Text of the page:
For the last five years, veterans have been fighting a legal battle against pension clawbacks. That fight came to an end in May when a judge rejected the government’s arguments and ruled in the veterans favour.

However veterans say there are still issues, ranging in complexity, that have yet to be addressed by the Harper government.

Some voiced their concern to Veterans Affairs Ombudsman Guy Parent at a Town hall on Sunday afternoon.

For Jack Morrison, even talking to his support councilor over the phone is an issue. “Sometimes I can’t make out what they’re talking about and I have to turn [the phone] over to my wife.”

He also acknowledges more troubling problems. “I know that we have young men coming back broken, neglected, and committing suicide.”

A report released to Parliament last week showed the Harper government spent $750,462 in legal fees fighting veterans over military pensions.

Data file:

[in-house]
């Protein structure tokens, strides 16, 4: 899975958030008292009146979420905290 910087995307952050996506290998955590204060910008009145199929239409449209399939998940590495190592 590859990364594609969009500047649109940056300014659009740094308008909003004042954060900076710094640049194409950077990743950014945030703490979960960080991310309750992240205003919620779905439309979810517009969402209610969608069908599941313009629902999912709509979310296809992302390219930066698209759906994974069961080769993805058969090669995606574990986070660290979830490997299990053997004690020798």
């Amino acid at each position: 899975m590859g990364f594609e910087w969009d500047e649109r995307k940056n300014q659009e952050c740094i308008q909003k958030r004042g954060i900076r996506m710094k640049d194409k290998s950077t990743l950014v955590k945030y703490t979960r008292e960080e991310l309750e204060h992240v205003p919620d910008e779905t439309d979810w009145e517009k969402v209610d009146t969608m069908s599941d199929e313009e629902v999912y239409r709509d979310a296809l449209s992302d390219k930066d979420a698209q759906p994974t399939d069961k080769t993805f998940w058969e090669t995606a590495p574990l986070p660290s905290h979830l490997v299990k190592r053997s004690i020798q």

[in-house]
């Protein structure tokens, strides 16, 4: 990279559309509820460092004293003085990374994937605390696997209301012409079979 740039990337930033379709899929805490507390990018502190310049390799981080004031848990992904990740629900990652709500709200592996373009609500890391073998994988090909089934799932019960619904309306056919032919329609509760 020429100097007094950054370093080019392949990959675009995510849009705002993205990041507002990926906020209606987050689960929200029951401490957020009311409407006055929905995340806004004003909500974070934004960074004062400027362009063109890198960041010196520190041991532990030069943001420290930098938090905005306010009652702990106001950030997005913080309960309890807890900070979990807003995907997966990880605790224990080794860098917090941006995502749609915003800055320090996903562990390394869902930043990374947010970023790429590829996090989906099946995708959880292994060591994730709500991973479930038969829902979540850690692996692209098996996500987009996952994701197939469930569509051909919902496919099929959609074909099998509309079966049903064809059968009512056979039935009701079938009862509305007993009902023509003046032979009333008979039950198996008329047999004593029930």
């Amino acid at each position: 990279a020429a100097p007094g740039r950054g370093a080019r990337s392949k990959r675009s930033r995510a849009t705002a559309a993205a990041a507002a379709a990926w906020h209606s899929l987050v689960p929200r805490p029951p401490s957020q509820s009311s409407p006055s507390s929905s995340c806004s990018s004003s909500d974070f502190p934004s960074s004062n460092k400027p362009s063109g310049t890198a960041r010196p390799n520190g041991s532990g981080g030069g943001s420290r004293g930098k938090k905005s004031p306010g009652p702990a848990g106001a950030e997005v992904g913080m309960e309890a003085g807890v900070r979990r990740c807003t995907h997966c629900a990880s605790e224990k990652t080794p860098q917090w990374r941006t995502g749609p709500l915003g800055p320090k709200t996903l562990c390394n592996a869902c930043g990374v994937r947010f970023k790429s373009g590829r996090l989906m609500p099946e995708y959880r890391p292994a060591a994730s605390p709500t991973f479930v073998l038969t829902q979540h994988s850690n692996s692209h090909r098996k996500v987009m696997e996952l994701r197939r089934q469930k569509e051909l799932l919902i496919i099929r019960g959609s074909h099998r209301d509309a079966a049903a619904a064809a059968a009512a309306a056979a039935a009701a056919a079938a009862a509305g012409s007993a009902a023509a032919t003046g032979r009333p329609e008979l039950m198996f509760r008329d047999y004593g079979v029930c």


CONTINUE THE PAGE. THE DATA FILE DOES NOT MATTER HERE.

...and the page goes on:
Parent told the Town Hall that the Supreme Court decision ensures veterans won’t get hit in the legal crossfire between the government and Veterans Affairs lawyers.

However some are still affected by pension rules. One man told Parent how he was injured serving overseas and now relies on support workers. He says he doesn’t receive a veteran’s pension. “They said I had too much income and they can’t help me.”

Parent is visiting veterans across the country. Their concerns will eventually be compiled in a report on the state of veteran’s affairs that will be presented to the Auditor General.